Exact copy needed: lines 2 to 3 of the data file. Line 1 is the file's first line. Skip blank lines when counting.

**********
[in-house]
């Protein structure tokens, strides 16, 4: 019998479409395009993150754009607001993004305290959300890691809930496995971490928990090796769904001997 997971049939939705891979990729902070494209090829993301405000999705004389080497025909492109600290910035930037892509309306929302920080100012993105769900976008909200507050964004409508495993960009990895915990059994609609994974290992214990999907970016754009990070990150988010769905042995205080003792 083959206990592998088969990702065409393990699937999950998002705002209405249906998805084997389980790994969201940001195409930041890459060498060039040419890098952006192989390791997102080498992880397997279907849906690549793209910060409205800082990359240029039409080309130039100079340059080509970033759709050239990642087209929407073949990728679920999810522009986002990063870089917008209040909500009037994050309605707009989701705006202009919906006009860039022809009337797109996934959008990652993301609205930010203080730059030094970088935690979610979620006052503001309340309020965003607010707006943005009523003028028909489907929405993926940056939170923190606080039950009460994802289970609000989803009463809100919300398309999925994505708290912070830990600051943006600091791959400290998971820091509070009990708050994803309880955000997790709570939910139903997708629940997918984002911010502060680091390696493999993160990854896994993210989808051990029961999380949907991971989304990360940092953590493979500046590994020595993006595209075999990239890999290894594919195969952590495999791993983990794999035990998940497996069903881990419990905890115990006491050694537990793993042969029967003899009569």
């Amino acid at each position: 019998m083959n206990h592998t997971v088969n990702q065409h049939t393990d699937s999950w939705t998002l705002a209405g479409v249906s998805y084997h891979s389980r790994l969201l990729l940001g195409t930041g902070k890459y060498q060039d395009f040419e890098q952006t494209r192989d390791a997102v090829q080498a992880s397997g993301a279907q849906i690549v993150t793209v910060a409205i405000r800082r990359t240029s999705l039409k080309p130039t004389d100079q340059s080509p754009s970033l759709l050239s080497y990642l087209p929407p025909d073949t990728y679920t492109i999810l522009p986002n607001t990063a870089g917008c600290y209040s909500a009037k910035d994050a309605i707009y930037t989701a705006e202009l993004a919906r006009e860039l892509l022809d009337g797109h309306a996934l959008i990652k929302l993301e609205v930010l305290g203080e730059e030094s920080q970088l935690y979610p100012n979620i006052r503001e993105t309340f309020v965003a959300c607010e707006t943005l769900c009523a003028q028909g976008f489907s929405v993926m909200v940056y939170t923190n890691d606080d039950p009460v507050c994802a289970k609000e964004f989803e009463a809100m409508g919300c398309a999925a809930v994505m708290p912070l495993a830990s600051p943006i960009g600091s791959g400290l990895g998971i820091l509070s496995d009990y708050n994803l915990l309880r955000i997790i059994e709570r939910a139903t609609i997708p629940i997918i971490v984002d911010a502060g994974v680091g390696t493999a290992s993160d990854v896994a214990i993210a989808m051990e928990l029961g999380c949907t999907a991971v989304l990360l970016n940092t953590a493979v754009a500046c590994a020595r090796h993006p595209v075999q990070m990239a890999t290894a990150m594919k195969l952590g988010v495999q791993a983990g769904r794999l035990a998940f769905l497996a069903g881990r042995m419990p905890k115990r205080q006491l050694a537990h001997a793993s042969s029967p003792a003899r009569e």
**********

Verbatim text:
């Protein structure tokens, strides 16, 4: 019998479409395009993150754009607001993004305290959300890691809930496995971490928990090796769904001997 997971049939939705891979990729902070494209090829993301405000999705004389080497025909492109600290910035930037892509309306929302920080100012993105769900976008909200507050964004409508495993960009990895915990059994609609994974290992214990999907970016754009990070990150988010769905042995205080003792 083959206990592998088969990702065409393990699937999950998002705002209405249906998805084997389980790994969201940001195409930041890459060498060039040419890098952006192989390791997102080498992880397997279907849906690549793209910060409205800082990359240029039409080309130039100079340059080509970033759709050239990642087209929407073949990728679920999810522009986002990063870089917008209040909500009037994050309605707009989701705006202009919906006009860039022809009337797109996934959008990652993301609205930010203080730059030094970088935690979610979620006052503001309340309020965003607010707006943005009523003028028909489907929405993926940056939170923190606080039950009460994802289970609000989803009463809100919300398309999925994505708290912070830990600051943006600091791959400290998971820091509070009990708050994803309880955000997790709570939910139903997708629940997918984002911010502060680091390696493999993160990854896994993210989808051990029961999380949907991971989304990360940092953590493979500046590994020595993006595209075999990239890999290894594919195969952590495999791993983990794999035990998940497996069903881990419990905890115990006491050694537990793993042969029967003899009569």
């Amino acid at each position: 019998m083959n206990h592998t997971v088969n990702q065409h049939t393990d699937s999950w939705t998002l705002a209405g479409v249906s998805y084997h891979s389980r790994l969201l990729l940001g195409t930041g902070k890459y060498q060039d395009f040419e890098q952006t494209r192989d390791a997102v090829q080498a992880s397997g993301a279907q849906i690549v993150t793209v910060a409205i405000r800082r990359t240029s999705l039409k080309p130039t004389d100079q340059s080509p754009s970033l759709l050239s080497y990642l087209p929407p025909d073949t990728y679920t492109i999810l522009p986002n607001t990063a870089g917008c600290y209040s909500a009037k910035d994050a309605i707009y930037t989701a705006e202009l993004a919906r006009e860039l892509l022809d009337g797109h309306a996934l959008i990652k929302l993301e609205v930010l305290g203080e730059e030094s920080q970088l935690y979610p100012n979620i006052r503001e993105t309340f309020v965003a959300c607010e707006t943005l769900c009523a003028q028909g976008f489907s929405v993926m909200v940056y939170t923190n890691d606080d039950p009460v507050c994802a289970k609000e964004f989803e009463a809100m409508g919300c398309a999925a809930v994505m708290p912070l495993a830990s600051p943006i960009g600091s791959g400290l990895g998971i820091l509070s496995d009990y708050n994803l915990l309880r955000i997790i059994e709570r939910a139903t609609i997708p629940i997918i971490v984002d911010a502060g994974v680091g390696t493999a290992s993160d990854v896994a214990i993210a989808m051990e928990l029961g999380c949907t999907a991971v989304l990360l970016n940092t953590a493979v754009a500046c590994a020595r090796h993006p595209v075999q990070m990239a890999t290894a990150m594919k195969l952590g988010v495999q791993a983990g769904r794999l035990a998940f769905l497996a069903g881990r042995m419990p905890k115990r205080q006491l050694a537990h001997a793993s042969s029967p003792a003899r009569e």